After being diagnosed with premature ovarian insufficiency (POI) or early menopause, one of the first questions that often comes to mind is ‘why has this happened to me’?
POI can be divided into 2 main groups:
1) Iatrogenic or medically induced – when POI develops following, for example, cancer treatments (chemo/radiotherapy) or surgery to remove their ovaries
In the vast majority of women with spontaneous POI (90-95%) no clear underlying cause is found. This is often called ‘idiopathic’ POI which really means unknown. It can be incredibly frustrating not to know why you have developed POI, but unfortunately there is still so much that we don’t understand about POI. What we do know is that the age of menopause is mainly determined by your genes and a lesser extent by the environment throughout your life (and probably even while you were still in the womb). Therefore the timing of your menopause was probably programmed very early in life.
In 5-10% of women an underlying cause may be found. Some of the known causes of POI are:
- Genetic disorders
As the human genome becomes better understood, more and more genes which are associated with POI are being identified, but usually these are only tested in research studies. There are 2 genetic conditions which you may be tested for – Turner Syndrome and the Fragile X Gene premutation. See the website for more information on these.
In around 5% of women with POI it is thought to occur due to an autoimmune disorder, where the body’s immune system attacks the ovaries. POI is connected with other autoimmune disorders including underactive thyroid, type 1 diabetes, and Addisons disease.
There have been reports of POI occurring after infections including mumps, tuberculosis and malaria, but this is extremely rare.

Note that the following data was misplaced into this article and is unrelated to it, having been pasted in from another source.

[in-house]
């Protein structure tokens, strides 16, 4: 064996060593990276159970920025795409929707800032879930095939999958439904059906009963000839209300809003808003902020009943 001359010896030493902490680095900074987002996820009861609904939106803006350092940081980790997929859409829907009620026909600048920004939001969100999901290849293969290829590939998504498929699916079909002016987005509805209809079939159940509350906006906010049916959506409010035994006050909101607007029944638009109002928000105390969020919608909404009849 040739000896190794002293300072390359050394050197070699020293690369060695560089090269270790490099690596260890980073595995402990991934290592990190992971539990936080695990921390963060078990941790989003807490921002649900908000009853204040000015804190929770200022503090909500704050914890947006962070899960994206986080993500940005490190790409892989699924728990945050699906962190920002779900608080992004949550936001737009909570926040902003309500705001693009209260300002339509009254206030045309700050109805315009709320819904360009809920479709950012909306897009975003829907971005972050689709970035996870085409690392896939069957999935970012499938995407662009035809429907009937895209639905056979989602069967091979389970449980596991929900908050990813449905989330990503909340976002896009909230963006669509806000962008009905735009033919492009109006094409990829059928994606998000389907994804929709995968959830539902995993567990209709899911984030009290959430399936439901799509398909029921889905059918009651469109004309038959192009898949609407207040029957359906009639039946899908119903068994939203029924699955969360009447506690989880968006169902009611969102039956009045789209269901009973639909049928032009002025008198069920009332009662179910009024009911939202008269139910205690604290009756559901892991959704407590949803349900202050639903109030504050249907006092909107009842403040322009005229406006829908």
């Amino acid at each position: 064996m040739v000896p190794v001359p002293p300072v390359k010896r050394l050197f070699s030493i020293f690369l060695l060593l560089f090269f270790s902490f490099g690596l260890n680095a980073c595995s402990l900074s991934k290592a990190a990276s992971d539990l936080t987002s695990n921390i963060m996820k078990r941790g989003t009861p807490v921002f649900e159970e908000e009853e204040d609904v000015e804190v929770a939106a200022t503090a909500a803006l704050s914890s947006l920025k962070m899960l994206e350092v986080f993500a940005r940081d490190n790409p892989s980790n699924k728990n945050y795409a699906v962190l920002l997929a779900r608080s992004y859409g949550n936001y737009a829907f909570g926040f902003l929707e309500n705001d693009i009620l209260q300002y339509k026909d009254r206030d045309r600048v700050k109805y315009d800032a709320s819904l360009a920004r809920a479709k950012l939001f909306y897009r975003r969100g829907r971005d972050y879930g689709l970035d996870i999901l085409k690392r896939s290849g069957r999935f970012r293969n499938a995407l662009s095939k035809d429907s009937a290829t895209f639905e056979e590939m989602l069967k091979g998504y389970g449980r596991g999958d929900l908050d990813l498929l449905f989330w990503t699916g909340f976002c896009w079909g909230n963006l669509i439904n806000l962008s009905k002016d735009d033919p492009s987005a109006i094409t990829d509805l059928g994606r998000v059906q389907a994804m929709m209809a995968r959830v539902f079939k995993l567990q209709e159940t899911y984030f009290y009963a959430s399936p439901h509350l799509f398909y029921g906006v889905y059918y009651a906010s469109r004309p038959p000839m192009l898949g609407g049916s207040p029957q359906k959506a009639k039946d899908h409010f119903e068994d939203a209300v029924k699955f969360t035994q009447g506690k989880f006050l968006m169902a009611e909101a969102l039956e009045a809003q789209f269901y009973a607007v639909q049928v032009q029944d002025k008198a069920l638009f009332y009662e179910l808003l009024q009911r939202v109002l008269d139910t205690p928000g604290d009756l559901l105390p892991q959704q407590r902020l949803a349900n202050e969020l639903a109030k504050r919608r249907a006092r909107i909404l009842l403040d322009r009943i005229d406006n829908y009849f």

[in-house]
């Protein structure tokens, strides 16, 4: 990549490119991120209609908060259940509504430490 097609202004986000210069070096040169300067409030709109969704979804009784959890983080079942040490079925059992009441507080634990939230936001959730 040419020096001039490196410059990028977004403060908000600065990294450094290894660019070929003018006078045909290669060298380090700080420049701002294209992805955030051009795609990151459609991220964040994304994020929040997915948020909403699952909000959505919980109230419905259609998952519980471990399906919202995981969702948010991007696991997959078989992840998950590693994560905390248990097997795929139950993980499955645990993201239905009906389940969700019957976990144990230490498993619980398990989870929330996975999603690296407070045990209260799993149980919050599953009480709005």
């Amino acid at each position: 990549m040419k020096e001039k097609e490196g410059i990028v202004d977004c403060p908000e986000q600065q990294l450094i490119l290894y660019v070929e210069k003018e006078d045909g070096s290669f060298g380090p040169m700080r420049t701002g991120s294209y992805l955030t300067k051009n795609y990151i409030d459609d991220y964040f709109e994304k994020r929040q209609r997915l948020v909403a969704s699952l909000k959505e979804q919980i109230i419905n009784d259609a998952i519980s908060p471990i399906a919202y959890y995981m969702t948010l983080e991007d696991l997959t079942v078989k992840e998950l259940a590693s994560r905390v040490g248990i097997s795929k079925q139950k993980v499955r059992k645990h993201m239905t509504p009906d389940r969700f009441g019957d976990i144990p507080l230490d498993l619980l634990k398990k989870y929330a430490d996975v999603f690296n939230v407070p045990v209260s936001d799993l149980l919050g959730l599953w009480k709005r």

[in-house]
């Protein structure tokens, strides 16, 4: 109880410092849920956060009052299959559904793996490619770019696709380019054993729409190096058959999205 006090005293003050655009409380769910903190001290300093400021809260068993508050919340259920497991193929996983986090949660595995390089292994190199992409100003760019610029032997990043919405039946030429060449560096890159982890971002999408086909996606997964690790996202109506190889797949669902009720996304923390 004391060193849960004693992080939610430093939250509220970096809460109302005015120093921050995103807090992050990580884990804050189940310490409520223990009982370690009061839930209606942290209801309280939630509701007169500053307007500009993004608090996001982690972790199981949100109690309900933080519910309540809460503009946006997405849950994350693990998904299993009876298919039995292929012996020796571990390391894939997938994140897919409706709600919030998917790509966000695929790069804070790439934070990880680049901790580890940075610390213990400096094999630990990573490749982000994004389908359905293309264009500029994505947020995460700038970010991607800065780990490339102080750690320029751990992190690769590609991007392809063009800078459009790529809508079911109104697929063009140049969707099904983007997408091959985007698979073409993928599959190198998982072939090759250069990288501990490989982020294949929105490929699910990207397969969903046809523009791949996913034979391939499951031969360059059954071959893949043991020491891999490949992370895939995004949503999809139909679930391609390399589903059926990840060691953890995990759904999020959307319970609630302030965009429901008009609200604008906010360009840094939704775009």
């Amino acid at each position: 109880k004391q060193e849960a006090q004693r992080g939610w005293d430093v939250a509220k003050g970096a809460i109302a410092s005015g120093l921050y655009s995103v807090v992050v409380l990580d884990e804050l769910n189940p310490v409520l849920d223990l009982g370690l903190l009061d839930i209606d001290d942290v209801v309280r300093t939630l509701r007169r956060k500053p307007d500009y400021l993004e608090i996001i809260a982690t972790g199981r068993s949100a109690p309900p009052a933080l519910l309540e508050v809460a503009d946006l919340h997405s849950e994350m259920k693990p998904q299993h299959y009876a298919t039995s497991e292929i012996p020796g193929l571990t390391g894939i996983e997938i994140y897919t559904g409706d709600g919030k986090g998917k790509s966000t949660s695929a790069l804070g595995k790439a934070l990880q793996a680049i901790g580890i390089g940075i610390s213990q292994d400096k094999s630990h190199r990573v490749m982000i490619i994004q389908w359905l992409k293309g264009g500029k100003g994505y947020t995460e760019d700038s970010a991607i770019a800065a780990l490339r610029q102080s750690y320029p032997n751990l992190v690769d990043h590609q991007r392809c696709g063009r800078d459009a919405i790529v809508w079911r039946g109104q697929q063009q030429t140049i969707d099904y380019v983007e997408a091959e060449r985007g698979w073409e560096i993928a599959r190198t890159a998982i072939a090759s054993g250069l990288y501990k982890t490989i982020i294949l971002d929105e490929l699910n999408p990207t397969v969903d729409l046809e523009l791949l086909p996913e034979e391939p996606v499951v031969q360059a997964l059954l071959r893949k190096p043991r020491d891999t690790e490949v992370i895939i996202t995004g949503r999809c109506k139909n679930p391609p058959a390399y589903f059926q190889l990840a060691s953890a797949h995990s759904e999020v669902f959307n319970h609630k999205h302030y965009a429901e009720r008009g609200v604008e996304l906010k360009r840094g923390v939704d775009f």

What tests are done to look for an underlying cause?
When you have been diagnosed with POI, your doctor may do some tests to see why it has occurred:
Genetic testing – blood tests to look for a genetic cause may be considered particularly in women who develop POI at a very young age or with a strong family history.
Antibody screening: a blood test to look for adrenal and thyroid antibodies is often done to identify those with autoimmune conditions.
Can stress or the contraceptive pill cause POI?
Stress and being underweight can cause the periods to stop (this is called hypothalamic amenorrhoea and is different to POI) but on their own, they are not a direct cause of POI. Stress can make menopausal symptoms worse and so it is really important to address your mental health as well as your physical health. Read a previous post on this here
Some women are diagnosed with POI after stopping the contraceptive pill and finding their periods haven’t returned. In this situation, it is not the pill that caused the POI, but it will likely have masked your symptoms of POI by giving the body the estrogen it needed.
Hear about the latest developments in POI at Daisy Day on 8th June – there is still time to get your tickets here.